Does engineering new building material from living cells with intelligent properties sound like science fiction? Or are we on the verge of a revolutionary approach to producing building material using fungi and bacteria – where the built environment draws inspiration and knowledge from the food industry – and vice versa?
In the future, constructing material from living cells with intelligent properties for the construction industry could be a reality. Such a breakthrough could help to tackle the global climate crisis by providing the building industry and beyond with sustainable, living materials – that will even be able to repair themselves. Achieving such a vision requires new alliances within research and across industries – and points towards a deepening of the relationship between the food industry, where the use of living materials is common, and architecture.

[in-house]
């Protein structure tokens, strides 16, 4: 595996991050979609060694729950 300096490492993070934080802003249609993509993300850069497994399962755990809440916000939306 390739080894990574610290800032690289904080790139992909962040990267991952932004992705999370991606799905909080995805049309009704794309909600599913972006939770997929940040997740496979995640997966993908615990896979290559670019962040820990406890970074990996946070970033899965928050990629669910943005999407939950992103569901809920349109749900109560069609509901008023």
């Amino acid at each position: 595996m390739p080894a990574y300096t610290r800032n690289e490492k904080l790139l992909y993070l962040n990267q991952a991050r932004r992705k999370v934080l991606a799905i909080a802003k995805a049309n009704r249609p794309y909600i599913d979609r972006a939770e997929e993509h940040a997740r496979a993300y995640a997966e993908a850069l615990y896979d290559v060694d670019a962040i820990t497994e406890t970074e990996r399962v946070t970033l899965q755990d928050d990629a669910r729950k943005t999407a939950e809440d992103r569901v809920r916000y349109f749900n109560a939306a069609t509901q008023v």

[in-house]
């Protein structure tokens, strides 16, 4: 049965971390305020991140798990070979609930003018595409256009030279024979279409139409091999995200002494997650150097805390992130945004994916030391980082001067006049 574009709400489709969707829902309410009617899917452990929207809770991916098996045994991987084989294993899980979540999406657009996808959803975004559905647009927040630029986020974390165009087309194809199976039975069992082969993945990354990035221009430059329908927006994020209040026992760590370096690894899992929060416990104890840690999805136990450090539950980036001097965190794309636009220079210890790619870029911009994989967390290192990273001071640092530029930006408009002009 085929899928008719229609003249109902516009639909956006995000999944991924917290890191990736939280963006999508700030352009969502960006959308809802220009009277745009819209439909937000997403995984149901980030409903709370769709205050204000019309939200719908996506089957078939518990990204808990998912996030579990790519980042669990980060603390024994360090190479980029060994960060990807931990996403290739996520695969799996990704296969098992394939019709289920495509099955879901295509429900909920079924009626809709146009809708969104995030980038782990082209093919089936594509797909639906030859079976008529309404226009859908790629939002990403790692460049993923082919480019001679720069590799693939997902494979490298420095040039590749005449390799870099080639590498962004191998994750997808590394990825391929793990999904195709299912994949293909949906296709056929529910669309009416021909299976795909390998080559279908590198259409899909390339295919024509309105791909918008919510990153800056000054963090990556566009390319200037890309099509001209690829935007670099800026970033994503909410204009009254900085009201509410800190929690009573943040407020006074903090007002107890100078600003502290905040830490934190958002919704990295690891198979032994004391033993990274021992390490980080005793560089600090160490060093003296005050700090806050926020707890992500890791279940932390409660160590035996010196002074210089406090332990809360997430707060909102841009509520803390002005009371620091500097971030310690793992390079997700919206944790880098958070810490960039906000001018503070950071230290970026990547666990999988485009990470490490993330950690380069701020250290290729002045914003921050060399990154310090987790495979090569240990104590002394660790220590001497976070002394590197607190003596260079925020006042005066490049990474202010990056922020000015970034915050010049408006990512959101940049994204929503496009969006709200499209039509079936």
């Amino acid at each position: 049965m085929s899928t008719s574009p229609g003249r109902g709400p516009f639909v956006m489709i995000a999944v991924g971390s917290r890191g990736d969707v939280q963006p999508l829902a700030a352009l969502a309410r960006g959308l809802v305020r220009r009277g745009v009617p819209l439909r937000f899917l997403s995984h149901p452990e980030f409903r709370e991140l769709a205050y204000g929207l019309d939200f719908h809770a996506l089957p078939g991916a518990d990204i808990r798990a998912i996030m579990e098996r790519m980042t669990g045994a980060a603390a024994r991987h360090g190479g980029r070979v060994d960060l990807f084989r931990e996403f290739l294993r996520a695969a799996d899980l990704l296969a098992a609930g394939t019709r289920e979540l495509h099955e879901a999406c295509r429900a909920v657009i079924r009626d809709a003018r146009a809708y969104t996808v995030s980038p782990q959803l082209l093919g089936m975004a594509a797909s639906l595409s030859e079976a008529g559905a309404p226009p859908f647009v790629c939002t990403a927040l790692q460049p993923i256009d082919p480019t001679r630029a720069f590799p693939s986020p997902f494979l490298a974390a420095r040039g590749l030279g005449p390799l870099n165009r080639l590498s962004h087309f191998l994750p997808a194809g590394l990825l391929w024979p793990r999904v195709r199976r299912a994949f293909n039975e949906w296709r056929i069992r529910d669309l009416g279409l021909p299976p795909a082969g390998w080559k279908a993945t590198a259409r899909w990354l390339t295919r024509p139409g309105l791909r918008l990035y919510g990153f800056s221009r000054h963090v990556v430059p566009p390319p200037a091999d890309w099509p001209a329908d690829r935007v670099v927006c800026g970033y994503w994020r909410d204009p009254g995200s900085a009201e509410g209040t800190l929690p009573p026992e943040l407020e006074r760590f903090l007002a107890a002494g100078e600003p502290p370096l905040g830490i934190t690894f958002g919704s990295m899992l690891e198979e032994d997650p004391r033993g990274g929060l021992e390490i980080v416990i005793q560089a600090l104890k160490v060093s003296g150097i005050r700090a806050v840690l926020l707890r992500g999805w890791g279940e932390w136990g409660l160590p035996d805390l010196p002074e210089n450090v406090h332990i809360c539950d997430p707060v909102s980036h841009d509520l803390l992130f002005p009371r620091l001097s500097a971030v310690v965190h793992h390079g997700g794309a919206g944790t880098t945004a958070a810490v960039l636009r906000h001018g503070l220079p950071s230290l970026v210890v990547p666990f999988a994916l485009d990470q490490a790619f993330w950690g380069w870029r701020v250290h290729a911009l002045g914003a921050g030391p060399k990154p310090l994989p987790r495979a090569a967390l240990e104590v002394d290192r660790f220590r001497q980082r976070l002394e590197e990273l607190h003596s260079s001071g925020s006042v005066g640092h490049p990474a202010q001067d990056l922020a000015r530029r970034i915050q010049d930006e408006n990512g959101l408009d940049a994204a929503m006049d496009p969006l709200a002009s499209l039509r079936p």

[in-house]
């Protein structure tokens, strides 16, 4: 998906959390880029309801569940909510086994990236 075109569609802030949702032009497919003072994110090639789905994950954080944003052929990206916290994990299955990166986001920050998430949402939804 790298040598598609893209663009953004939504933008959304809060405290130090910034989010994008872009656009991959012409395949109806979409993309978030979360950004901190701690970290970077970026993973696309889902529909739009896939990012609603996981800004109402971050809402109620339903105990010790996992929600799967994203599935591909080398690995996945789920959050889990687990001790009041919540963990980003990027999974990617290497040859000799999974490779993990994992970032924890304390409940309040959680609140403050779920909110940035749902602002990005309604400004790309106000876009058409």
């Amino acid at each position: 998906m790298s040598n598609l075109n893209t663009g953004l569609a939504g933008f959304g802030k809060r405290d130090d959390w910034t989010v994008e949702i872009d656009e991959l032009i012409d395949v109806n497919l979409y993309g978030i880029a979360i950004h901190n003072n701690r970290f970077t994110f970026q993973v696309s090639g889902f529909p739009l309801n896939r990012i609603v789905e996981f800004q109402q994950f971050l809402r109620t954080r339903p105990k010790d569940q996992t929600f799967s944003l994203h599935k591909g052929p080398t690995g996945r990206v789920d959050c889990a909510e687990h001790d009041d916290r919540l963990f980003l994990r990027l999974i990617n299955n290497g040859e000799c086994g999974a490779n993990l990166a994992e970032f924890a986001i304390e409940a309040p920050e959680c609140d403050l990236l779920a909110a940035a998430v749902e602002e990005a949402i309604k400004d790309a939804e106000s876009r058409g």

Phil Ayres, Professor of Biohybrid Architecture at the Royal Danish Academy. Ayres leads the EU-funded research project FUNGATERIA, which is investigating engineered living materials (ELMs).
Serafim Bakalis, Professor of Dairy Technology at the Department of Food Science, University of Copenhagen. He is leading AMUSE, exploring the use of digital tools to predict the behavior of powders
Dennis Sandris Nielsen, Professor in Microbiology and Fermentation at the Department of Food Science, University of Copenhagen. He is heading the Novo Nordisk Foundation Challenge Program “PROFERMENT – Solid-state fermentation for protein transformations and palatability of plant-based foods”.
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